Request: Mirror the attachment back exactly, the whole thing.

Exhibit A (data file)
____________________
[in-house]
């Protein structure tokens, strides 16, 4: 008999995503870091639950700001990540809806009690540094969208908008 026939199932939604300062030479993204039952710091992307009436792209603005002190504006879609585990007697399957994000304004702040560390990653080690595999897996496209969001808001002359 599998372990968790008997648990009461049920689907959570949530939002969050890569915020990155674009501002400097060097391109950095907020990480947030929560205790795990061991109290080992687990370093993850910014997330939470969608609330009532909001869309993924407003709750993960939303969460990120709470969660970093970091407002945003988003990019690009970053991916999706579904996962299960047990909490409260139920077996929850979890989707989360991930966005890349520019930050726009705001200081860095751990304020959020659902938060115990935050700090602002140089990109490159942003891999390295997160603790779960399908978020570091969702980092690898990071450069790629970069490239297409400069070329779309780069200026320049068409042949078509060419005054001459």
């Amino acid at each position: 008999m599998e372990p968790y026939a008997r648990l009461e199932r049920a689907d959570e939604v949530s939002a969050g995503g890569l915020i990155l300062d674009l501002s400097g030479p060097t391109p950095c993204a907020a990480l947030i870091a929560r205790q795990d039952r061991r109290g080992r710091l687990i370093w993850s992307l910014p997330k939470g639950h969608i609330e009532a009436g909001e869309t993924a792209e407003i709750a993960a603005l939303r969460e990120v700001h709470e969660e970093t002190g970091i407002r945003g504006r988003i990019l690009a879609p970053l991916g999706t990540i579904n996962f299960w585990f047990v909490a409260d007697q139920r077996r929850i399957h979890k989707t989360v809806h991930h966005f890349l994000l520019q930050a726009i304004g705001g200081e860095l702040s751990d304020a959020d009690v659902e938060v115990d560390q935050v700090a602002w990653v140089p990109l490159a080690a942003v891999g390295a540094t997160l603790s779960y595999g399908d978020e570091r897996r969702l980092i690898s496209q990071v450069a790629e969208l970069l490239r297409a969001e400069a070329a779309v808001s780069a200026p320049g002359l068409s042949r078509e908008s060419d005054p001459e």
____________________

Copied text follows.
[in-house]
């Protein structure tokens, strides 16, 4: 008999995503870091639950700001990540809806009690540094969208908008 026939199932939604300062030479993204039952710091992307009436792209603005002190504006879609585990007697399957994000304004702040560390990653080690595999897996496209969001808001002359 599998372990968790008997648990009461049920689907959570949530939002969050890569915020990155674009501002400097060097391109950095907020990480947030929560205790795990061991109290080992687990370093993850910014997330939470969608609330009532909001869309993924407003709750993960939303969460990120709470969660970093970091407002945003988003990019690009970053991916999706579904996962299960047990909490409260139920077996929850979890989707989360991930966005890349520019930050726009705001200081860095751990304020959020659902938060115990935050700090602002140089990109490159942003891999390295997160603790779960399908978020570091969702980092690898990071450069790629970069490239297409400069070329779309780069200026320049068409042949078509060419005054001459």
């Amino acid at each position: 008999m599998e372990p968790y026939a008997r648990l009461e199932r049920a689907d959570e939604v949530s939002a969050g995503g890569l915020i990155l300062d674009l501002s400097g030479p060097t391109p950095c993204a907020a990480l947030i870091a929560r205790q795990d039952r061991r109290g080992r710091l687990i370093w993850s992307l910014p997330k939470g639950h969608i609330e009532a009436g909001e869309t993924a792209e407003i709750a993960a603005l939303r969460e990120v700001h709470e969660e970093t002190g970091i407002r945003g504006r988003i990019l690009a879609p970053l991916g999706t990540i579904n996962f299960w585990f047990v909490a409260d007697q139920r077996r929850i399957h979890k989707t989360v809806h991930h966005f890349l994000l520019q930050a726009i304004g705001g200081e860095l702040s751990d304020a959020d009690v659902e938060v115990d560390q935050v700090a602002w990653v140089p990109l490159a080690a942003v891999g390295a540094t997160l603790s779960y595999g399908d978020e570091r897996r969702l980092i690898s496209q990071v450069a790629e969208l970069l490239r297409a969001e400069a070329a779309v808001s780069a200026p320049g002359l068409s042949r078509e908008s060419d005054p001459e």